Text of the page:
Progress

20170409_122530So we’ve gotten some results from the first round of testing.

Little Moose and Marianne are on the low side of positive for CL. Bobolink is also on the borderline between exposed and potentially positive.  Obviously, these are not the results we wanted to see.

I admit that I considered some pretty drastic action.  Do we need to depopulate the flock completely and start over?  Do I need to throw away all of my sheep keeping supplies?  It was hard to look at the matter calmly.  I worried that I wouldn’t find the balance between doing too much (eradicating the flock) and doing too little and permitting CL to persist in the sheep.

So I turned to some shepherding and goat-herding contacts.  People who have shipped all of their beloved animals and started over, people who are good at thinking through complex conundrums, people who just lent a sympathetic ear.  Gradually, I calmed down, and Matt and I thought through a reasonable plan.

Here is our CL elimination plan:

  • Retest the negative ewes twice over the summer season to confirm that they are negative.
  • Keep and monitor the positive ewes until weaning. Cull immediately if any cyst develops.
  • Vaccinate all lambs, all-CL negative adults, and vaccinate any incoming animals.
  • Maintain a comprehensive vaccination schedule for 3 years, but stop vaccinating young stock in year four.  Test all un-vaccinated young stock at age 1 and age 2.  Continue routine testing until all stock are clean for two years.  Then institute random testing of 10 animals/year until clear for 5 years total.  Any positives during this time will be culled.  Any animals developing abcesses or inexplicably losing body condition will also be culled immediately and without question.  All abcesses will be tested post-mortem.
  • This plan can be shortened if results are good, or prolonged if CL persists.

Perhaps most importantly:

  • Matt and I are buying a farm this year and moving out of Williston.  Our goal is to finally expand and grow this operation into a profitable business that maintains one or both of us without off-farm labor.  This is our golden opportunity to eliminate persistent CL in the sheep’s environment.  We will destroy all wooden items and other porous items that cannot be sanitized.  We will sanitize all non-porous items according to veterinary recommendation, or destroy them if that is recommended.  Don’t worry, I’ll tell you all about the experience of trying to sanitize my truck.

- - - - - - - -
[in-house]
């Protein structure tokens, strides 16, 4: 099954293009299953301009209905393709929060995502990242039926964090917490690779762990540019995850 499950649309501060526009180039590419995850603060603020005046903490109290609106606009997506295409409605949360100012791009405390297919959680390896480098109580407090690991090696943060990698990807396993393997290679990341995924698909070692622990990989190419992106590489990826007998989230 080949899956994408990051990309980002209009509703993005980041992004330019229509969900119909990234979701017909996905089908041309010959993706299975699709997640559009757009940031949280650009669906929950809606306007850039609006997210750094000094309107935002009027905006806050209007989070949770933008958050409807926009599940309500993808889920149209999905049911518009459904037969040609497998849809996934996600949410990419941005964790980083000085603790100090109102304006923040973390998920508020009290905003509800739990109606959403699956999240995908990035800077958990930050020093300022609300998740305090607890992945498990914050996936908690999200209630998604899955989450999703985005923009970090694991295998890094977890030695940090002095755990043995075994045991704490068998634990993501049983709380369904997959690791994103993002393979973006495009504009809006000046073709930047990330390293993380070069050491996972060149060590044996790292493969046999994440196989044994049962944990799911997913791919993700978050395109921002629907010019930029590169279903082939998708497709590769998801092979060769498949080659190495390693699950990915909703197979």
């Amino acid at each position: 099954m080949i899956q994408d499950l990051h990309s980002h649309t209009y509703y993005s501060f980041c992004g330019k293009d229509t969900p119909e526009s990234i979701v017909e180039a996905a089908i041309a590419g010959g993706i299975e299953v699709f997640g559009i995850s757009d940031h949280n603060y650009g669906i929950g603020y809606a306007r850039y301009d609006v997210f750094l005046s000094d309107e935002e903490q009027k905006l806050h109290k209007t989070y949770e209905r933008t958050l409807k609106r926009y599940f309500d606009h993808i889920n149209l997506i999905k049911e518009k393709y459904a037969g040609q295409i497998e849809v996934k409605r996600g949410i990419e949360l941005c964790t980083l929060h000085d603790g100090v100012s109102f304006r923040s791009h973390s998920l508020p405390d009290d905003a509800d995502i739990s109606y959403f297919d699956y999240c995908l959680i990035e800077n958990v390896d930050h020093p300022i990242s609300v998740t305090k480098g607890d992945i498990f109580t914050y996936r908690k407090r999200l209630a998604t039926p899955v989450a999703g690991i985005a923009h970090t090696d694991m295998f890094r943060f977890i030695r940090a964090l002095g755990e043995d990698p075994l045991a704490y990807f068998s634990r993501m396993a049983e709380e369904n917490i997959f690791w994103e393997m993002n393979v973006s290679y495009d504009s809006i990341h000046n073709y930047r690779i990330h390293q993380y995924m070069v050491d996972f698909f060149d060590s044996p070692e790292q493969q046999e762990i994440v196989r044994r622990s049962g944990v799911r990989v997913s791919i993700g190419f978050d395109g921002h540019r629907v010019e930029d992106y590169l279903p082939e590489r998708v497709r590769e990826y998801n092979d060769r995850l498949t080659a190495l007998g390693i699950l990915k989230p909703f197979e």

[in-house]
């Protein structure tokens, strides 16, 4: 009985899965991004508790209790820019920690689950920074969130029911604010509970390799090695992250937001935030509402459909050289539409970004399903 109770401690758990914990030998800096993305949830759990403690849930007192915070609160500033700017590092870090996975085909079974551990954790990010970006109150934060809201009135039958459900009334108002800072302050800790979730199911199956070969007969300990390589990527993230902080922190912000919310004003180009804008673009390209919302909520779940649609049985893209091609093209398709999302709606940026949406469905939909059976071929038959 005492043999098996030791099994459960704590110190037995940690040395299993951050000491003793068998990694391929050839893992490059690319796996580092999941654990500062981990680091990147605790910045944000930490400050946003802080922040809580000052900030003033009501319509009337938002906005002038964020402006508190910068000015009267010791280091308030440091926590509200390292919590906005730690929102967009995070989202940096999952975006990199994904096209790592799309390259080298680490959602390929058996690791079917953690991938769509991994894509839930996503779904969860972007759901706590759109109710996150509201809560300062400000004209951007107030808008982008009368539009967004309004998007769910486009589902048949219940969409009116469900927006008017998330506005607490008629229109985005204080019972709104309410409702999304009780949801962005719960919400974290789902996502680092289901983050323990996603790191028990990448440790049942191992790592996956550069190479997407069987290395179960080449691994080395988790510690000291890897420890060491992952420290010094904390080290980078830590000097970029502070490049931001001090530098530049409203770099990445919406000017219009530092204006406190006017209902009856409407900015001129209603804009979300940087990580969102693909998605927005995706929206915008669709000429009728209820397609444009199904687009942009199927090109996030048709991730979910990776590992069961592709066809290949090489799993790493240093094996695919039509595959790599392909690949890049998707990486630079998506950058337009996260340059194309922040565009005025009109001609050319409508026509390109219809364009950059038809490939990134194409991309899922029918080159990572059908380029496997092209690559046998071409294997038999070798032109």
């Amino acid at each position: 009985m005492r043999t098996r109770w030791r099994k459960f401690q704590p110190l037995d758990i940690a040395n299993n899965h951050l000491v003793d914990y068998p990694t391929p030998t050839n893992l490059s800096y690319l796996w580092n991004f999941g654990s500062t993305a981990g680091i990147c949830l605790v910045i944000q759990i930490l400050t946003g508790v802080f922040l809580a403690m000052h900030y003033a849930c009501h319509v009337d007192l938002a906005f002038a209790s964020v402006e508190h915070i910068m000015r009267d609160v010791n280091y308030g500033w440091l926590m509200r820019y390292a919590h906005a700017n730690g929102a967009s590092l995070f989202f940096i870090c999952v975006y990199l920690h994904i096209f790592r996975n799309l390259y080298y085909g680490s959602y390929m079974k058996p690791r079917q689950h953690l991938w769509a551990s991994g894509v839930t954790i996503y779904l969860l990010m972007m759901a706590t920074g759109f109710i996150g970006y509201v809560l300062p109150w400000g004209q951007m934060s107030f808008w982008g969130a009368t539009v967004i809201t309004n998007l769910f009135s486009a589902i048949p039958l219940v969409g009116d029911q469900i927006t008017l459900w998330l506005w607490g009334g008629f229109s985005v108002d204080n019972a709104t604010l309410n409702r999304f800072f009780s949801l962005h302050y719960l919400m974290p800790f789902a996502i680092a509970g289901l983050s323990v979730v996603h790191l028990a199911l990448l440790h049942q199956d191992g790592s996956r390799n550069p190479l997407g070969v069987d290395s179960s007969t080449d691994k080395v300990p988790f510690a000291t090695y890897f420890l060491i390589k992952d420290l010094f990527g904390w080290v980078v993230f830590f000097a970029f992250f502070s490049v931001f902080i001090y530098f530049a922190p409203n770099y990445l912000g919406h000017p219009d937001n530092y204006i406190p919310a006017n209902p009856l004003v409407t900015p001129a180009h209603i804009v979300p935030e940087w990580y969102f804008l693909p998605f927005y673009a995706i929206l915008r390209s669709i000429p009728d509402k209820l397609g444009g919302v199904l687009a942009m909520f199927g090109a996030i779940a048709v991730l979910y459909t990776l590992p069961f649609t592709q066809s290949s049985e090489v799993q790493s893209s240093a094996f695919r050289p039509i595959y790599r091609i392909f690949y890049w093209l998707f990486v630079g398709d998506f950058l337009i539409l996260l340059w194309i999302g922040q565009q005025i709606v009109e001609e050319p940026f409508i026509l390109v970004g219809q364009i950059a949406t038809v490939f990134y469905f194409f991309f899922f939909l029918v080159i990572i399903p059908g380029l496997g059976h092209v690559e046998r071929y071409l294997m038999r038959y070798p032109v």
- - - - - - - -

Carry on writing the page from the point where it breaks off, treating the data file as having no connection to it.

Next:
I ran this plan by my discussion network, and it is being considered by our veterinarian currently.  I am optimistic that we can keep this year’s lambs, and that we’ll be able to responsibly introduce stock from other farms this fall so that next year’s flock will reach an economically significant size.  We are currently looking to purchase about 15-20 registered Bluefaced Leicester ewes to really launch our operation.

The Aftermath

I took Valentine and Peggy to Vermont Livestock yesterday morning.  I felt deep shame.  I like to prepare for bringing sheep on their final trip.  I want to do it knowing that their lambs are raised and independent, the sheep are fully healthy, and that the sheep are at peace knowing that the business of their lives has been completed.  To take ewes away from their young lambs, not having enjoyed the summer’s grass and sunshine?  It doesn’t feel right or good to me.  I said farewell to them as they were penned up in the waiting pens in the slaughterhouse.  Some gorgeous Angus cattle were ahead of them in line.  I will miss them a great deal.

In the remaining flock, the motherless lambs were starting to understand their situation.  Gazorpazorpfield and Krombopulos Michelle were already depending on us for milk, as Peggy just couldn’t provide enough.  Pencilvester misses his mother Valentine very much but has begun to accept the bottle.  Lark seems to be looking after him somewhat.

On the bright side, Marianne wrapped up our lambing season with a ewe and a ram lamb, tiny, but bright and ready to nurse.  That provides us with one or two ewes from each of our BFL starter flock!  So far, all look good, healthy, and up to breed standard.  Two vigorous, healthy lambs help me remember to look forward, not back.